Discover Bali’s DIY beauty experience
A hands-on beauty class in Bali offers surprising, natural results.
- June 2018
The setting of the workshop down a narrow backstreet just off Ubud’s main strip is basic – a large wooden table and two bench chairs beneath an air-conditioning vent. It seems an unlikely place to make my own beauty products, but flowers, fruit, powders and pieces of succulent are laid out on the table before me, ready to be transformed.
Over the next 90 minutes, and for just AUD $30, I’m going to make a basket-load of products, including body scrubs, face masks, sunscreen and shampoo.
Beauty direct from Mother Nature
Ubud Botany Interactive opens in new window’s enthusiastic teacher and owner is Dewi Rustini, a 28-year-old local with university degrees in biology, and botany and agriculture. She says Balinese women have long derived pride and pleasure from beautifying themselves using only what Mother Nature provides.
It was only in the second half of the 20th century that Western-style cosmetics, enriched with chemicals, became widely available in Bali, Dewi says. The simple recipes she teaches her students are identical to those used by local women for generations. “When I was a kid I remember seeing women make products this same way in their homes,” Dewi says.
Shampoo from scratch
She has run these classes for two years and also offers botany walks, using her seemingly boundless knowledge to guide tourists through the Ubud countryside, teaching them about native plants and how they’re used for traditional medicine, food and beauty products. In our class, we first make shampoo from scratch, finely chopping five hibiscus leaves, a three-centimetre-long piece of aloe vera and three flowers (ylang-ylang, magnolia and frangipani) and placing it all into a large metallic bowl containing 150 millilitres of water.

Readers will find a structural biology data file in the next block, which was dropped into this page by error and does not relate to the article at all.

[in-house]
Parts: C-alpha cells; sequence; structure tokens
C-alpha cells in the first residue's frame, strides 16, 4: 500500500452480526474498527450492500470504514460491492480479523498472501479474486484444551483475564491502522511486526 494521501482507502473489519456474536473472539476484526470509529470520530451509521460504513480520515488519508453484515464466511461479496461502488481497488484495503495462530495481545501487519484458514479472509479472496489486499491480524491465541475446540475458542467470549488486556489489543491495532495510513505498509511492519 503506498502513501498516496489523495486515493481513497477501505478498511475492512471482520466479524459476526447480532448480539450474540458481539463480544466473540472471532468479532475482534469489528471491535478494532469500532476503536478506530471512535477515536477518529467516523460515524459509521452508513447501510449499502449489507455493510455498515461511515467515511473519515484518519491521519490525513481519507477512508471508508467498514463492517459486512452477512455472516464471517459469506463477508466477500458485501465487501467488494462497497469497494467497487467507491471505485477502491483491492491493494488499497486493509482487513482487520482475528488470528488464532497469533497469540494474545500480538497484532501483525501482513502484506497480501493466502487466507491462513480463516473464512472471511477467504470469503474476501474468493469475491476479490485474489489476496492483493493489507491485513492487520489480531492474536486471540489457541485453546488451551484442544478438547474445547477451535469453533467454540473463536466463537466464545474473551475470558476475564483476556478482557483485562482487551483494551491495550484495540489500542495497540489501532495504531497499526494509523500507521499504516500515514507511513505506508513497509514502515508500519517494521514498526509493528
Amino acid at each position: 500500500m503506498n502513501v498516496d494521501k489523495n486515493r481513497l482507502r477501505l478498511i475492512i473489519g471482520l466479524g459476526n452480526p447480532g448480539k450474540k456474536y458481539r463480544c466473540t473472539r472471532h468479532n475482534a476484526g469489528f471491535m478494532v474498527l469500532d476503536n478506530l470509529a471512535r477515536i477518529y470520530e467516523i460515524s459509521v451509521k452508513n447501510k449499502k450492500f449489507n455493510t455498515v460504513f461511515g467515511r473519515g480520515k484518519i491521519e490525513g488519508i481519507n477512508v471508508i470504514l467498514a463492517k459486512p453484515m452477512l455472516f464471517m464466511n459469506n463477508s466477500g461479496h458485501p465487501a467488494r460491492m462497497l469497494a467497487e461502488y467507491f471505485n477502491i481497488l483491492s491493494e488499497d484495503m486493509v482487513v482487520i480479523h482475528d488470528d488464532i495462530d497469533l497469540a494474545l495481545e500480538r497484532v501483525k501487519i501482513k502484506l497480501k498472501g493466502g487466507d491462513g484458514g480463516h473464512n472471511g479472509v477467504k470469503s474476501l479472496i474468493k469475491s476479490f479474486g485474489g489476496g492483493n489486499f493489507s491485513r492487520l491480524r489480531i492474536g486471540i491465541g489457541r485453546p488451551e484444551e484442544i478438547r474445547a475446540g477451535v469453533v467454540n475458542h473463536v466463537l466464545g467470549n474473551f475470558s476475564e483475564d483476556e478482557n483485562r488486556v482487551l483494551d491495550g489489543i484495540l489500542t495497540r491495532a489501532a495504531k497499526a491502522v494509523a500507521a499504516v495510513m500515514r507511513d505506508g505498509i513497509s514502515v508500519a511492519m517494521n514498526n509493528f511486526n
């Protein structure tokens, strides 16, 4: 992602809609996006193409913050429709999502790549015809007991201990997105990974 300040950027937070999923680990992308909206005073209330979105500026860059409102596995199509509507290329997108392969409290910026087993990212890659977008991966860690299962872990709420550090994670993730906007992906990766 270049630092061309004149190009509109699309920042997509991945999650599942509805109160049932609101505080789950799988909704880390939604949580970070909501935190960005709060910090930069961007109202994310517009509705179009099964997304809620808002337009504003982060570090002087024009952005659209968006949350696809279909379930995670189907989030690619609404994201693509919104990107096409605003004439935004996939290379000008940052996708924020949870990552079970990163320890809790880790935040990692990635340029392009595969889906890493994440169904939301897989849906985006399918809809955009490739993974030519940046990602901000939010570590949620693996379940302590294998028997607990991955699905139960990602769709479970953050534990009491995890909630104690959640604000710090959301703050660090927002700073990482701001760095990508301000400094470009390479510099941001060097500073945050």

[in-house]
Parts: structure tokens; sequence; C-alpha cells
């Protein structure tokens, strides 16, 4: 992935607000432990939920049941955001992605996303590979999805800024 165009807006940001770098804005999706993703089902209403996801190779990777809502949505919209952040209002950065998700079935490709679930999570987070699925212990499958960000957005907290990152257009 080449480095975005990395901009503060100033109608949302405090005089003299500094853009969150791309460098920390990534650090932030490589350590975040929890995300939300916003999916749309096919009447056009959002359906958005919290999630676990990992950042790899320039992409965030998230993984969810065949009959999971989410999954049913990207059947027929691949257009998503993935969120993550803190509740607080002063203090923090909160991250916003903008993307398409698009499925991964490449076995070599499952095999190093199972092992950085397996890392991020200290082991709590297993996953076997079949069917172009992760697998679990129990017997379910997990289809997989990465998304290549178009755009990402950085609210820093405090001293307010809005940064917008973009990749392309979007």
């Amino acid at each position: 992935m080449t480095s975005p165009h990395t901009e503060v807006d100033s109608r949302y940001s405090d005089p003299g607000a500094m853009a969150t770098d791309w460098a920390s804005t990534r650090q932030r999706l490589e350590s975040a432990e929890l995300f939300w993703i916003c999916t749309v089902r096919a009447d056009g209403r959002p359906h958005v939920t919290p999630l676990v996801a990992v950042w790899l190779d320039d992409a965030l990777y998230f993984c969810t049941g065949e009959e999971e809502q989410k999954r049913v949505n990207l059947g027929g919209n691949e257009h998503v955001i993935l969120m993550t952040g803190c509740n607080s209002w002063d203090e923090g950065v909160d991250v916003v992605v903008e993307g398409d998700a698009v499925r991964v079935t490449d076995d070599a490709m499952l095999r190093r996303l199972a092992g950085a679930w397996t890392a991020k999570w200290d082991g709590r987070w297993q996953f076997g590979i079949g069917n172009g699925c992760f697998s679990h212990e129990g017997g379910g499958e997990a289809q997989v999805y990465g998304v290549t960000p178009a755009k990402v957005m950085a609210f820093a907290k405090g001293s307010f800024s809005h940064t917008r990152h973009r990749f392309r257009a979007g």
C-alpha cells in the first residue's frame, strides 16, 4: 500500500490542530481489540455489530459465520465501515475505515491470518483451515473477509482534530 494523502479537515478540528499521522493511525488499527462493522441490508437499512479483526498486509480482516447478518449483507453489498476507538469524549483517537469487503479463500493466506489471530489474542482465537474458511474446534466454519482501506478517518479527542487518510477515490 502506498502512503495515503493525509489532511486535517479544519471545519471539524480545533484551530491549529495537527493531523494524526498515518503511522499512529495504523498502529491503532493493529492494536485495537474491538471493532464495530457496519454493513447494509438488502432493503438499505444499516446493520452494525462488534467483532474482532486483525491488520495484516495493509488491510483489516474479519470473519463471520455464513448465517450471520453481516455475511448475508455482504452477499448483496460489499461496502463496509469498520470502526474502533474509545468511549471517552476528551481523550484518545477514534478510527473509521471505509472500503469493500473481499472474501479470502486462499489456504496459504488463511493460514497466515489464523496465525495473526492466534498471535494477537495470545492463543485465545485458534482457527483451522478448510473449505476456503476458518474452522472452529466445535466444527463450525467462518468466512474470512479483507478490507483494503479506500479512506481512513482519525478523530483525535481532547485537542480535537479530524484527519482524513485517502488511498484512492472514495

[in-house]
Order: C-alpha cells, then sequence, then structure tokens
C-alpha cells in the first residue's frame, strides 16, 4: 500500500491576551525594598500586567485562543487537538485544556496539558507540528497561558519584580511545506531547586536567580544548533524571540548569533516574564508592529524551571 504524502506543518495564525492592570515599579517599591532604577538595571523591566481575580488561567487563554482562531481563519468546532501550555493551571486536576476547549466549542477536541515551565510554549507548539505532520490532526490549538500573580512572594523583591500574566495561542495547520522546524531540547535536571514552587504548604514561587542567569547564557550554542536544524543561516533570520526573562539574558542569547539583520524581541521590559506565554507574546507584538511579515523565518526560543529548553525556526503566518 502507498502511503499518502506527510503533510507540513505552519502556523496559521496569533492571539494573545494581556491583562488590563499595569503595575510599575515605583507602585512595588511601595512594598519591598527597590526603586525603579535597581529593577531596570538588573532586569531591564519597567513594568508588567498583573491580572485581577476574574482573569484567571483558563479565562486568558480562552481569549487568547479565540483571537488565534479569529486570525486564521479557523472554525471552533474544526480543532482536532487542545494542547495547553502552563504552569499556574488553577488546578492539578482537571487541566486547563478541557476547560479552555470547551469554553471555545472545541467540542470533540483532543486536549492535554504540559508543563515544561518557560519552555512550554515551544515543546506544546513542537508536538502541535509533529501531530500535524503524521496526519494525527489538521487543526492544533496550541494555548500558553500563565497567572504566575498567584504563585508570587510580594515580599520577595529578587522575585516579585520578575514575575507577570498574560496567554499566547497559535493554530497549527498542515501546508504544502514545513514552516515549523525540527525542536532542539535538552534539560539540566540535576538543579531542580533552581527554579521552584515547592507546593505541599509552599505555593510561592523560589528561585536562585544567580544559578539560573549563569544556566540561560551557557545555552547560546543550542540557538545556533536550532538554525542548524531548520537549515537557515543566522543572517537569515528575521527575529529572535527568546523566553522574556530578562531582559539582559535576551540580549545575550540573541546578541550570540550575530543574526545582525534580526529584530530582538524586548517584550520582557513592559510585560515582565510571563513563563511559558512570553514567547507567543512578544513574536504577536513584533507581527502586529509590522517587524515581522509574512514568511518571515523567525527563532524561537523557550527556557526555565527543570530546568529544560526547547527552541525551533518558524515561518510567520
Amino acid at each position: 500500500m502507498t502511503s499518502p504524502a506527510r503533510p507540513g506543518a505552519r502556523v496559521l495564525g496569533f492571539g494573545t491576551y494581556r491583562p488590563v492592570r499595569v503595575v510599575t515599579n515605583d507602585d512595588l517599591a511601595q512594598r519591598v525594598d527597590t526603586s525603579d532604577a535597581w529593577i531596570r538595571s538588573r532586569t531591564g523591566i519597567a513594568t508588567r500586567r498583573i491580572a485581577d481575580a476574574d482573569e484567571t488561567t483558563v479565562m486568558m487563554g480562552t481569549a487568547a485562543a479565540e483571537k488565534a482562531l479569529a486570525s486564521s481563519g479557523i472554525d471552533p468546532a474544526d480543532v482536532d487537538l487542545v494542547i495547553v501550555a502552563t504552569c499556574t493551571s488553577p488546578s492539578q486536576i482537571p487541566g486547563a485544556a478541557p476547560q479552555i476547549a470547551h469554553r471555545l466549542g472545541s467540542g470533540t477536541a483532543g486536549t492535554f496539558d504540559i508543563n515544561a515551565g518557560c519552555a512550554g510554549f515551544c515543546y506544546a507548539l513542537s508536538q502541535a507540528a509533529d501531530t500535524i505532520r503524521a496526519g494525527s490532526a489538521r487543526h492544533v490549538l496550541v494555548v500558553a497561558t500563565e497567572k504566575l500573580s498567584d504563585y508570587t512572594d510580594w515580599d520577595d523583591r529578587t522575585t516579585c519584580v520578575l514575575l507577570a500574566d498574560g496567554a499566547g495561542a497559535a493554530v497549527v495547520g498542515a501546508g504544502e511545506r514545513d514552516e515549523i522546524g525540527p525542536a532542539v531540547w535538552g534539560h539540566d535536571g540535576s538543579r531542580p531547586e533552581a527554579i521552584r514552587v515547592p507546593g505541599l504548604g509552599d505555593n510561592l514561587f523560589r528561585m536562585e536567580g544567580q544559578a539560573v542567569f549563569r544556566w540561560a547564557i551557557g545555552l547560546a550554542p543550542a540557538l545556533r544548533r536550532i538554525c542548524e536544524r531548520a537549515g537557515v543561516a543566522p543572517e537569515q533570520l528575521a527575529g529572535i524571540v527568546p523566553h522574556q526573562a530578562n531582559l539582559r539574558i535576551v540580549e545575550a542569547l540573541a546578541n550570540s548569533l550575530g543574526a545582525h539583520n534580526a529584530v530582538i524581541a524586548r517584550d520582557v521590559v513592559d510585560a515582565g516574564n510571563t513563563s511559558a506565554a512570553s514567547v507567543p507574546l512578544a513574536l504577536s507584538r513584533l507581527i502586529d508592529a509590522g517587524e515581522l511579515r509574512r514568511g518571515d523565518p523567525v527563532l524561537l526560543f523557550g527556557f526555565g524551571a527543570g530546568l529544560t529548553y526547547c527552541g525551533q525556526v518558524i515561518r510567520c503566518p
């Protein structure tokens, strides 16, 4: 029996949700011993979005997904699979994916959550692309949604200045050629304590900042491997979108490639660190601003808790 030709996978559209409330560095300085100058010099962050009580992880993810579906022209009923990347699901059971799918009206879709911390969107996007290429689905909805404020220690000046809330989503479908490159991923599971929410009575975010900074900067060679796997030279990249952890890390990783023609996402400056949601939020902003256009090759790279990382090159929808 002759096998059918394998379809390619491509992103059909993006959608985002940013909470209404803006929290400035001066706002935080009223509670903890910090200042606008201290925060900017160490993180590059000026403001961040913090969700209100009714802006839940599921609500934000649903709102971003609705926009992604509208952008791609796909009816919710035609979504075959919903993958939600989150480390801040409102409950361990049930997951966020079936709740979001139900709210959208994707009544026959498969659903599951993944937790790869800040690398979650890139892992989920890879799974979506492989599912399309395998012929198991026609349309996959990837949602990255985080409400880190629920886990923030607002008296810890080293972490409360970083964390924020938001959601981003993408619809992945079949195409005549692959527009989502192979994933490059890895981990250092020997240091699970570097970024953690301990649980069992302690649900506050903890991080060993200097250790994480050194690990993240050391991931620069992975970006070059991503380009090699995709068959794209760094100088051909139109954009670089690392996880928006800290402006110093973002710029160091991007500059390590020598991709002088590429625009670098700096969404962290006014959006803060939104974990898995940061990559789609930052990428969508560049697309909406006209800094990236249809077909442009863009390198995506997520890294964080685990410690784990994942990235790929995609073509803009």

“What do I do now?” I ask Dewi, rather cluelessly. Her direction is simple and her enthusiasm is infectious. I mash up the solution with my hands as instructed and squeeze the ingredients over and over until the water begins to froth and bubble. Then I pour the contents of the bowl through a sieve and a funnel into a bottle. Later that night this shampoo leaves my hair shiny and fragrant.
After another 10 minutes of slowly crushing together seven natural ingredients, I’ve created a face mask, which I apply that evening to make my weathered skin smoother and healthier.
Homemade sunscreen, tiger balm and body scrub
“That was actually very easy,” I tell Dewi. This also applied to the sunscreen, tiger balm and body scrub that followed. The sunscreen – a mix of aloe vera, avocado, coconut milk and coconut oil – is surprisingly effective, protecting me from the sun as my wife and I explore Ubud’s beautiful temples.
As a rough-around-the-edges Australian man I thought I would be completely out of my element around beauty products. Perhaps I should have swallowed my machismo years ago – all of a sudden my skin looks good.
Ronan O’Connell was a guest of Ubud Botany Interactive